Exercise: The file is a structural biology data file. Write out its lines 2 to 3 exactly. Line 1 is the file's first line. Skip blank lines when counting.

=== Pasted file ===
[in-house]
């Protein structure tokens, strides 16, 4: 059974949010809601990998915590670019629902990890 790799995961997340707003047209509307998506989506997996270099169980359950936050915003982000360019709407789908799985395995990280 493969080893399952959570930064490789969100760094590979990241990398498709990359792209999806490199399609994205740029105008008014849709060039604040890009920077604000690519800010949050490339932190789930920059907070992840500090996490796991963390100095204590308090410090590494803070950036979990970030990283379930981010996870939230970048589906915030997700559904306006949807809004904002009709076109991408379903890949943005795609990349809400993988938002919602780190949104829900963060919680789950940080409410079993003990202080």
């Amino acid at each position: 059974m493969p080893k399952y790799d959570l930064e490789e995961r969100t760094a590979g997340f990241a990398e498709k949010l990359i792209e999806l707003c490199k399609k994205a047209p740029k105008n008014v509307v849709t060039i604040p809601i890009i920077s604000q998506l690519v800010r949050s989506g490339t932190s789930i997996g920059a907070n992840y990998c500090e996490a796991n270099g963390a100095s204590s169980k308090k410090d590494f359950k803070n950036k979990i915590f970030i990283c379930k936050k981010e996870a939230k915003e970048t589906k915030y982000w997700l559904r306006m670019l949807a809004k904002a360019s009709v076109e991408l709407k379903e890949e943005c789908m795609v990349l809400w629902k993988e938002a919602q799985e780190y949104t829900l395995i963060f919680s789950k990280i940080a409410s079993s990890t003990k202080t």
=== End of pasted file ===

């Protein structure tokens, strides 16, 4: 059974949010809601990998915590670019629902990890 790799995961997340707003047209509307998506989506997996270099169980359950936050915003982000360019709407789908799985395995990280 493969080893399952959570930064490789969100760094590979990241990398498709990359792209999806490199399609994205740029105008008014849709060039604040890009920077604000690519800010949050490339932190789930920059907070992840500090996490796991963390100095204590308090410090590494803070950036979990970030990283379930981010996870939230970048589906915030997700559904306006949807809004904002009709076109991408379903890949943005795609990349809400993988938002919602780190949104829900963060919680789950940080409410079993003990202080």
């Amino acid at each position: 059974m493969p080893k399952y790799d959570l930064e490789e995961r969100t760094a590979g997340f990241a990398e498709k949010l990359i792209e999806l707003c490199k399609k994205a047209p740029k105008n008014v509307v849709t060039i604040p809601i890009i920077s604000q998506l690519v800010r949050s989506g490339t932190s789930i997996g920059a907070n992840y990998c500090e996490a796991n270099g963390a100095s204590s169980k308090k410090d590494f359950k803070n950036k979990i915590f970030i990283c379930k936050k981010e996870a939230k915003e970048t589906k915030y982000w997700l559904r306006m670019l949807a809004k904002a360019s009709v076109e991408l709407k379903e890949e943005c789908m795609v990349l809400w629902k993988e938002a919602q799985e780190y949104t829900l395995i963060f919680s789950k990280i940080a409410s079993s990890t003990k202080t």